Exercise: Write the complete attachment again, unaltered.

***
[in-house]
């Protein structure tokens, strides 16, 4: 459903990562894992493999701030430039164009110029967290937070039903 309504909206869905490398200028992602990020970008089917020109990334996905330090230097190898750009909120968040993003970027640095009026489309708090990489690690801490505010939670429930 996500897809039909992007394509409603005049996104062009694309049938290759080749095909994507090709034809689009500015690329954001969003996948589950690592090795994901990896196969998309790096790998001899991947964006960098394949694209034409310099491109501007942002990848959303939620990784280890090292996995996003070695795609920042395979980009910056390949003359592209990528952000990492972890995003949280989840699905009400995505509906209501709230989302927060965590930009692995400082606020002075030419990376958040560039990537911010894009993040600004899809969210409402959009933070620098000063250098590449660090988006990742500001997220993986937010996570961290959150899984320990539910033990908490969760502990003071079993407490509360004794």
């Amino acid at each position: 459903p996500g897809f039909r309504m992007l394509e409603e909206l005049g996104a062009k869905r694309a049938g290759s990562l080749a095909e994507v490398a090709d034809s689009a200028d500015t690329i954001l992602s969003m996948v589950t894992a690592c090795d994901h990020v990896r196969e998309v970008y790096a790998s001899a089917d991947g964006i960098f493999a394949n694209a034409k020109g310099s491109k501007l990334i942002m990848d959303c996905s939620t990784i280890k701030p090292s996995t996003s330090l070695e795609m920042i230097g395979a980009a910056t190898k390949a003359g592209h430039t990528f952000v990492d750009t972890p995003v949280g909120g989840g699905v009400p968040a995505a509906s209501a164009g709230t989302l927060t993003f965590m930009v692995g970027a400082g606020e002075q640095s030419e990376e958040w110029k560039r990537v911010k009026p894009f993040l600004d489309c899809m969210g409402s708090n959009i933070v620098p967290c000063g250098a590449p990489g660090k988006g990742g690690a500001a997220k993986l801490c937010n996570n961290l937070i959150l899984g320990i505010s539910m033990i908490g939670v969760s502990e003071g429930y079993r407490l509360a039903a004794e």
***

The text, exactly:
[in-house]
């Protein structure tokens, strides 16, 4: 459903990562894992493999701030430039164009110029967290937070039903 309504909206869905490398200028992602990020970008089917020109990334996905330090230097190898750009909120968040993003970027640095009026489309708090990489690690801490505010939670429930 996500897809039909992007394509409603005049996104062009694309049938290759080749095909994507090709034809689009500015690329954001969003996948589950690592090795994901990896196969998309790096790998001899991947964006960098394949694209034409310099491109501007942002990848959303939620990784280890090292996995996003070695795609920042395979980009910056390949003359592209990528952000990492972890995003949280989840699905009400995505509906209501709230989302927060965590930009692995400082606020002075030419990376958040560039990537911010894009993040600004899809969210409402959009933070620098000063250098590449660090988006990742500001997220993986937010996570961290959150899984320990539910033990908490969760502990003071079993407490509360004794």
């Amino acid at each position: 459903p996500g897809f039909r309504m992007l394509e409603e909206l005049g996104a062009k869905r694309a049938g290759s990562l080749a095909e994507v490398a090709d034809s689009a200028d500015t690329i954001l992602s969003m996948v589950t894992a690592c090795d994901h990020v990896r196969e998309v970008y790096a790998s001899a089917d991947g964006i960098f493999a394949n694209a034409k020109g310099s491109k501007l990334i942002m990848d959303c996905s939620t990784i280890k701030p090292s996995t996003s330090l070695e795609m920042i230097g395979a980009a910056t190898k390949a003359g592209h430039t990528f952000v990492d750009t972890p995003v949280g909120g989840g699905v009400p968040a995505a509906s209501a164009g709230t989302l927060t993003f965590m930009v692995g970027a400082g606020e002075q640095s030419e990376e958040w110029k560039r990537v911010k009026p894009f993040l600004d489309c899809m969210g409402s708090n959009i933070v620098p967290c000063g250098a590449p990489g660090k988006g990742g690690a500001a997220k993986l801490c937010n996570n961290l937070i959150l899984g320990i505010s539910m033990i908490g939670v969760s502990e003071g429930y079993r407490l509360a039903a004794e």